‘Subverting what a show is’: London fashion week goes beyond the catwalk

Those in the front row at London fashion week should expect to see something different from the familiar format of models walking down a catwalk this season. Vogue World – the star-studded event curated by the magazine on Thursday night at London’s Theatre Royal Drury Lane – is leading the way. Featuring interpretive dance by Kate Moss, performances by Stormzy and Annie Lennox, a soliloquy by Sophie Okonedo and a finale of four supermodels, the event was a masterclass in what “fashion show” can now mean. A new hybrid of performance and fashion is emerging as the 2023 interpretation.

Ballet dancers, live performances from musicians and “happenings” akin to performance art are all on the schedule at London fashion week. Harris Reed even began the theme before Vogue World – on Wednesday night, he staged a show that saw models including Ashley Graham strike poses in dramatic black and white gowns to the music of Cosima.

On Saturday night, Matty Bovan, a designer known for upcycling materials into new clothes, will turn his fashion show into an art gallery-worthy immersive experience: he will stage a dinner backstage as his show takes place. Selected guests will watch the show from the backstage set-up while eating a three-course meal.

Patrick McDowell, meanwhile, has collaborated with Rambert for their show on Monday. The dance company’s artistic director, Benoit-Swan Pouffer, has choreographed dancers and models on the catwalk for a collection inspired by Frederick Ashton’s 1926 ballet A Tragedy of Fashion.

Speaking after his show on Wednesday night, Reed, originally from Los Angeles, emphasised how this new type of fashion show was integral to London. “I think performance is everything,” he said. “Now that London is home, I think about the performative element constantly in this city … We are creative people trying to make something that makes us feel moved.”

This sentiment was echoed by McDowell, who has previously been inspired by firefighters and football for collections with sustainable credentials. “The original purpose of the fashion show has changed completely,” they said. “It sells clothes indirectly but it’s not people literally sitting there writing numbers down and ordering any more. It’s about a kind of spectacle and show and creativity, [so] it feels natural that that will kind of tie into performance.”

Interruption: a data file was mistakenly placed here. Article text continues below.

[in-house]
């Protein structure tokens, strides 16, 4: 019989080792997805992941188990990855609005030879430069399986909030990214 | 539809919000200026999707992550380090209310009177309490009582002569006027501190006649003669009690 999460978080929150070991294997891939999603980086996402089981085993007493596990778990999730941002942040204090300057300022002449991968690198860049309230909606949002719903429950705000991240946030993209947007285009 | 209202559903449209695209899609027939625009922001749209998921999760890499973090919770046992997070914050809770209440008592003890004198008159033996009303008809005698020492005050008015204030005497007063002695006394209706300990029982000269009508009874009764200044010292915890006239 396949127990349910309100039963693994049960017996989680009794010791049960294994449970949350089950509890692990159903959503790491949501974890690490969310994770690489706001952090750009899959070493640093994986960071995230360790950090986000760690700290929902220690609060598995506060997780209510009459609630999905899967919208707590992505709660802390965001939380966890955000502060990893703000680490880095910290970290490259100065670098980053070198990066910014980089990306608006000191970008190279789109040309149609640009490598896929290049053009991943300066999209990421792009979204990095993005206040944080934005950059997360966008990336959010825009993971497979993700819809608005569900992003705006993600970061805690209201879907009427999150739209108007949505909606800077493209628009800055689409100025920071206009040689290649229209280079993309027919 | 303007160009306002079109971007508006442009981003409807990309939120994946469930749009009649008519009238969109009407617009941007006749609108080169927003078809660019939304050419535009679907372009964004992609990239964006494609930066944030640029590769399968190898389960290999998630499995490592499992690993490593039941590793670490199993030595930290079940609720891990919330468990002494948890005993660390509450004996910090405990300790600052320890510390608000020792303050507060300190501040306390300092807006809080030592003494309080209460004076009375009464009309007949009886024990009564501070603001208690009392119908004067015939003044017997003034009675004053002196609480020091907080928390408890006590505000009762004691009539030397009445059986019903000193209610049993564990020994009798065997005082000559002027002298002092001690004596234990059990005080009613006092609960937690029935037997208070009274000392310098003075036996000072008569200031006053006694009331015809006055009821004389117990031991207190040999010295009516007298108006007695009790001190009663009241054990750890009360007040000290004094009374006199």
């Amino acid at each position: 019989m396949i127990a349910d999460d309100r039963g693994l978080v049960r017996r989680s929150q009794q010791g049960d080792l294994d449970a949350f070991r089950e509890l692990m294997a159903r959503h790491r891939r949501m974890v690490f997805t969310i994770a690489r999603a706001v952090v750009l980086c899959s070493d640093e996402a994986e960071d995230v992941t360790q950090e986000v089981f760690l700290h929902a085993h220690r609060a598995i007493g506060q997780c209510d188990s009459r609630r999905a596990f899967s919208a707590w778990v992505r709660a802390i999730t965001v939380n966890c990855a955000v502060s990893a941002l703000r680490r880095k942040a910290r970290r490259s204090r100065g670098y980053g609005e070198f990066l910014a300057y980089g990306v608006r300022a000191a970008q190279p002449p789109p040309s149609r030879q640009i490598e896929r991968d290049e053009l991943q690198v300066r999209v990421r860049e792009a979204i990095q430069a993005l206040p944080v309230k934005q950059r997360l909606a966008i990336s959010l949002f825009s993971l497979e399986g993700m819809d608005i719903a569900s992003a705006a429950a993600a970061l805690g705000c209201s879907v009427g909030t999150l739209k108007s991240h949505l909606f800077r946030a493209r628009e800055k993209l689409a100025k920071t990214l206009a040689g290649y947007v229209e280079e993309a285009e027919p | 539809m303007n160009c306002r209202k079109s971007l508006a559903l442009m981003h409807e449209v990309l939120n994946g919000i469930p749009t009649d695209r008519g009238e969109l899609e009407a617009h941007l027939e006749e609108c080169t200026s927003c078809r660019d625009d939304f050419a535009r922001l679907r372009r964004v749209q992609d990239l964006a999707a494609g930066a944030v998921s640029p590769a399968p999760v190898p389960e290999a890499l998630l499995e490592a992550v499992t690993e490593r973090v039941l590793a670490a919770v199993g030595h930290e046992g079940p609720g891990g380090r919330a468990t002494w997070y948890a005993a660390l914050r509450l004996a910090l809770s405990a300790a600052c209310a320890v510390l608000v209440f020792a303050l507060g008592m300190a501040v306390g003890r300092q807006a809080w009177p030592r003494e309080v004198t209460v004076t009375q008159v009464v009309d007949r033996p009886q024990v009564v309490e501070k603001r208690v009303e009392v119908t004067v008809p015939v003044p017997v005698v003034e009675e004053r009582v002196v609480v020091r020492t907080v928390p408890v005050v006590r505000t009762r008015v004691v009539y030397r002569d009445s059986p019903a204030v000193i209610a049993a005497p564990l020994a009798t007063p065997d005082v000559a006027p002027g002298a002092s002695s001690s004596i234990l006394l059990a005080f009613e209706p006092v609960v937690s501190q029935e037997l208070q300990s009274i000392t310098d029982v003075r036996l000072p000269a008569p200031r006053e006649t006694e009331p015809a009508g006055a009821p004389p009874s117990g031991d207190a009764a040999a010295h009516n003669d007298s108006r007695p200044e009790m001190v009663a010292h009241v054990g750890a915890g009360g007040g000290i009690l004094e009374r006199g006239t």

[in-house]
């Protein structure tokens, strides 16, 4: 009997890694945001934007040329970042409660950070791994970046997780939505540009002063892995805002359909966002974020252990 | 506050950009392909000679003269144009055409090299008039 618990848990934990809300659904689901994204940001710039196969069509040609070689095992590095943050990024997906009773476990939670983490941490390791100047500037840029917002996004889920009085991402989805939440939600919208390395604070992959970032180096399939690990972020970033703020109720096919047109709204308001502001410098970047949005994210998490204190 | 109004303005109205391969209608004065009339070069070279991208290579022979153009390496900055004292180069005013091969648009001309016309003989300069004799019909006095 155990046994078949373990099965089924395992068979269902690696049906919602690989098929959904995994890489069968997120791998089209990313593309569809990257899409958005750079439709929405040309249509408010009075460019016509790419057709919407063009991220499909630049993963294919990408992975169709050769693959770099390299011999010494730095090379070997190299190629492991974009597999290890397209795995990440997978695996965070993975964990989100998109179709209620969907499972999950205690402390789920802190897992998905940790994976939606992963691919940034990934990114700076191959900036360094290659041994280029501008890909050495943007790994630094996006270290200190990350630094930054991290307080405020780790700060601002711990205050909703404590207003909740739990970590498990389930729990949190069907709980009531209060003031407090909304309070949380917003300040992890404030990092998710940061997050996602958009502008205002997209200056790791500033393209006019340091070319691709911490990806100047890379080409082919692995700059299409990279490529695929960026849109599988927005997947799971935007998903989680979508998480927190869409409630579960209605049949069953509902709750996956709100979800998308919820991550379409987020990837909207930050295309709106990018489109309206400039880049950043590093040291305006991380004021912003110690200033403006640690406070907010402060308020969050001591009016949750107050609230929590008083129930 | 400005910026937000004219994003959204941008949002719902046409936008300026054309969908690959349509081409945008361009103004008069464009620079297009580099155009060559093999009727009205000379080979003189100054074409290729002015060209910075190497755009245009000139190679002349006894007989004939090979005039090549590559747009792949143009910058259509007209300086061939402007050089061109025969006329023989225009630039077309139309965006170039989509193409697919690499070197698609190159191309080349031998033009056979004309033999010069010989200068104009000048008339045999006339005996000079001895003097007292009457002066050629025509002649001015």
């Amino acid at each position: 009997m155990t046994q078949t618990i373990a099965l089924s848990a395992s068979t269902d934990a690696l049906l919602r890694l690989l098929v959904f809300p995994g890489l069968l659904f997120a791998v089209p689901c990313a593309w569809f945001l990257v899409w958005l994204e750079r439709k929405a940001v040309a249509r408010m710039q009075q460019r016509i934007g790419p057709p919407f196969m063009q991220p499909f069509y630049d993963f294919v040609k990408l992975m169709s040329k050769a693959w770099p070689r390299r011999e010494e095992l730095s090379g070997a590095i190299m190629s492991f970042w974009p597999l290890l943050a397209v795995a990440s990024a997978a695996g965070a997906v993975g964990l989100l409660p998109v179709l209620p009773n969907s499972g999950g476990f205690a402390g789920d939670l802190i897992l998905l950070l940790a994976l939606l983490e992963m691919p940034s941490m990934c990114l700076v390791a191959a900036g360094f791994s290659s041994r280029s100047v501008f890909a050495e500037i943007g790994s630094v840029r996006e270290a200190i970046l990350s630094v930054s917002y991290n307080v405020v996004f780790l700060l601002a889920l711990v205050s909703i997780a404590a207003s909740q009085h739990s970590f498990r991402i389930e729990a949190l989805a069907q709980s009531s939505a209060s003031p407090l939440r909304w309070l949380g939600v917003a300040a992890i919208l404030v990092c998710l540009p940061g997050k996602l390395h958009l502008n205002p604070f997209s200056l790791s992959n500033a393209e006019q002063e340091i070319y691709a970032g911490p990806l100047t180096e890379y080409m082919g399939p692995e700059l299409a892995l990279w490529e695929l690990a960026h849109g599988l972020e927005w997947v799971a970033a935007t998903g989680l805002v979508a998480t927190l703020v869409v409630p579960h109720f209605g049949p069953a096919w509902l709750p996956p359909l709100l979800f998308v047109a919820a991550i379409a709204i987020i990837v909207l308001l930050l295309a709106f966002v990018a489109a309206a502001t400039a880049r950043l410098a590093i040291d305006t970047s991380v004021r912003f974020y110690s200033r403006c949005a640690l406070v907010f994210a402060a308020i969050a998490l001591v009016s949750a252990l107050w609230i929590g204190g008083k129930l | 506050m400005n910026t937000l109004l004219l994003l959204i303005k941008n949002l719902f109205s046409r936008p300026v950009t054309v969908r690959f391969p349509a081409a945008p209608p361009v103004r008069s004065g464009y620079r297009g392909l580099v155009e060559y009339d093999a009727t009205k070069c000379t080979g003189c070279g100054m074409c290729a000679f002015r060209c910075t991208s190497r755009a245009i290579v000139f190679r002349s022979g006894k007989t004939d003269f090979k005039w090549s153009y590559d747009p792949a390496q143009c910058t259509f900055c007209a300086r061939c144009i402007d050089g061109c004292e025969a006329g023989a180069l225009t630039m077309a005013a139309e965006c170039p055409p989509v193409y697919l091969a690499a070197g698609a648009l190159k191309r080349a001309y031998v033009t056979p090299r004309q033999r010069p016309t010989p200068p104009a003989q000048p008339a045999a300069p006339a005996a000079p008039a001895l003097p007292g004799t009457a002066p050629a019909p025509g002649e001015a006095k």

Bovan’s idea – with some guests having dinner and others merely watching the show – plays with the hierarchies entrenched in the fashion industry. “You could say, ‘What is better than front row?,’” he said. “Dinner guests are going to be literally embedded in the live creative backstage show hub … I love the idea of subverting what a show is, and how people consume fashion in movement.”

A design by Matty Bovan is adjusted byElise Foster Vander Elst, the head of exhibitions at London’s Design Museum, at the Rebel: 30 Years of London Fashion show.
A Matty Bovan design is adjusted by Elise Foster Vander Elst, the Design Museum’s head of exhibitions, at the Rebel: 30 Years of London Fashion show. Photograph: Toby Melville/Reuters

There is a tradition of experimenting beyond the catwalk show in London, as seen in Rebel, the new exhibition at the Design Museum that explores the last 30 years of fashion in the capital. Work by influential names such as Alexander McQueen and Gareth Pugh is included – designers who, respectively, spraypainted a supermodel live on a catwalk and staged a show in a Camden nightclub. More recently, designers including Molly Goddard, Charles Jeffrey and SS Daley have pushed ideas of the fashion show. Daley memorably worked with members of the National Youth Theatre for his spring/summer 2022 show.

In the past, some experimentation like this has lost its impact with models being asked to go beyond the usual brief of looking good in clothes and to transform into dancers. This has been somewhat mitigated by designers this season. McDowell said Pouffer choreographed movement for the Rambert dancers at their show, while models played the easier roles of the mannequins.

Reed said he was helped by the dancer and choreographer Simon Donnellon. “It was really about each person not just being a character but another facet of themselves,” he explained. “Instead of telling them ‘You’re a pirate’, you are yourself.”